CACI 215 Exercise of a Communication Privilege
California Civil Jury Instructions CACI
215 Exercise of a Communication Privilege
[Name of party/witness] has an absolute right not to disclose what [he/she/nonbinary pronoun] told [his/her/nonbinary pronoun] [doctor/attorney/[other]] in confidence because the law considers this information privileged. Do not consider, for any reason at all, the fact that [name of party/witness] did not disclose what [he/she/nonbinary pronoun] told [his/her/nonbinary pronoun] [doctor/attorney/[other]]. Do not discuss that fact during your deliberations or let it influence your decision in any way.
New September 2003; Revised December 2012
Directions for Use
This instruction must be given upon request, if appropriate and the court has determined that the privilege has not been waived. (Evid. Code, § 913(b).)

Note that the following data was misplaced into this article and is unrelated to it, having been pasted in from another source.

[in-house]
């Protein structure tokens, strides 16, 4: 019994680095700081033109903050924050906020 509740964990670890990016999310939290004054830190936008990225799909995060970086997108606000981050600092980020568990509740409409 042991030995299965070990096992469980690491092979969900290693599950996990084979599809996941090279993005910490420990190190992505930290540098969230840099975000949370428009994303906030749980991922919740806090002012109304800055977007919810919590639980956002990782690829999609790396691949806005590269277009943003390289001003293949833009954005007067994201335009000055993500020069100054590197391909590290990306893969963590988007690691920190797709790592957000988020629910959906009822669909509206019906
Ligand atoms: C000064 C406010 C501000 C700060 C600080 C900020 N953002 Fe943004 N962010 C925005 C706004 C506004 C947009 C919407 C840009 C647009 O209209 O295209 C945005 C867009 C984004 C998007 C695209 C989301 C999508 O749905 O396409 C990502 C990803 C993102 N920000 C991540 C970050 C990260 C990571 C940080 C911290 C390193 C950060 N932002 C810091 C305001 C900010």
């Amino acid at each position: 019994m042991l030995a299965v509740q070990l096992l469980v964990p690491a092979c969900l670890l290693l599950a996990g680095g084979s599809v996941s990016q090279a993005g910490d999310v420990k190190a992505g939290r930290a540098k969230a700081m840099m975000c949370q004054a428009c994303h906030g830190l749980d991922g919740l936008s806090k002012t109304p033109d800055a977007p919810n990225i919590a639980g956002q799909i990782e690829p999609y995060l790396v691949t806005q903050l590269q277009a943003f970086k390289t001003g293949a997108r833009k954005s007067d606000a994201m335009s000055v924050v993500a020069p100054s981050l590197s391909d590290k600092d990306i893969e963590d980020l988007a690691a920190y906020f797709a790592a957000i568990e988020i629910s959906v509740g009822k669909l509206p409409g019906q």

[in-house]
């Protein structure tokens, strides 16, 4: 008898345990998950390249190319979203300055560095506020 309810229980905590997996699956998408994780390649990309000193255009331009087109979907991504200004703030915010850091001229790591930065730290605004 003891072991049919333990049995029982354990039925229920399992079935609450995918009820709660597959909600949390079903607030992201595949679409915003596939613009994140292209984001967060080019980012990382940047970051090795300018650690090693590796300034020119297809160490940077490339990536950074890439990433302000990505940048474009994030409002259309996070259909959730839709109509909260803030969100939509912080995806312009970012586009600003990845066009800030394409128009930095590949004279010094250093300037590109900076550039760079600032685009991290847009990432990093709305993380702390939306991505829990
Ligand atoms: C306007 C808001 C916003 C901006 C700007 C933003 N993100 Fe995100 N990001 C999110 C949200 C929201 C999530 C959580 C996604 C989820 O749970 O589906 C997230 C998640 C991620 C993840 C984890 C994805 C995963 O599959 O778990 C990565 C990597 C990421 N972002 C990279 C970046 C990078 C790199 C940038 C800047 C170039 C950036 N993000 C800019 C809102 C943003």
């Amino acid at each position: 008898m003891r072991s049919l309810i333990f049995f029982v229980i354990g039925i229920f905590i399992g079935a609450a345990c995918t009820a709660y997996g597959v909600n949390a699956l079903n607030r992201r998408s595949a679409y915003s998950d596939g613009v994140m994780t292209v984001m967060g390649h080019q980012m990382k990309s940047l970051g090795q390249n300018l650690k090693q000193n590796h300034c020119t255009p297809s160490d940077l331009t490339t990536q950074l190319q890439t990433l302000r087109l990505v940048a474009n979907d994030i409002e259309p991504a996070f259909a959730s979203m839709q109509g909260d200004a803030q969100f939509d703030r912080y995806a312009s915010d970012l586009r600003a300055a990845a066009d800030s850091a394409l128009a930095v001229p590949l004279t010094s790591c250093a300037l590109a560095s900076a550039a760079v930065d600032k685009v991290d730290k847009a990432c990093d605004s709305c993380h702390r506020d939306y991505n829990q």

Sources and Authority
• No Presumption on Exercise of Privilege. Evidence Code section 913(b).
• The comment to Evidence Code section 913 notes that this statute “may modify existing California law as it applies in civil cases.” Specifically, the comment notes that section 913 in effect overrules two Supreme Court cases: Nelson v. Southern Pacific Co. (1937) 8 Cal.2d 648 [67 P.2d 682] and Fross v. Wotton (1935) 3 Cal.2d 384 [44 P.2d 350]. The Nelson court had held that evidence of a person’s exercise of the privilege against self-incrimination in a prior proceeding may be shown for impeachment purposes if he or she testifies in a self-exculpatory manner in a subsequent proceeding. Language in Fross indicated that unfavorable inferences may be drawn in a civil case from a party’s claim of the privilege against self-incrimination during the case itself.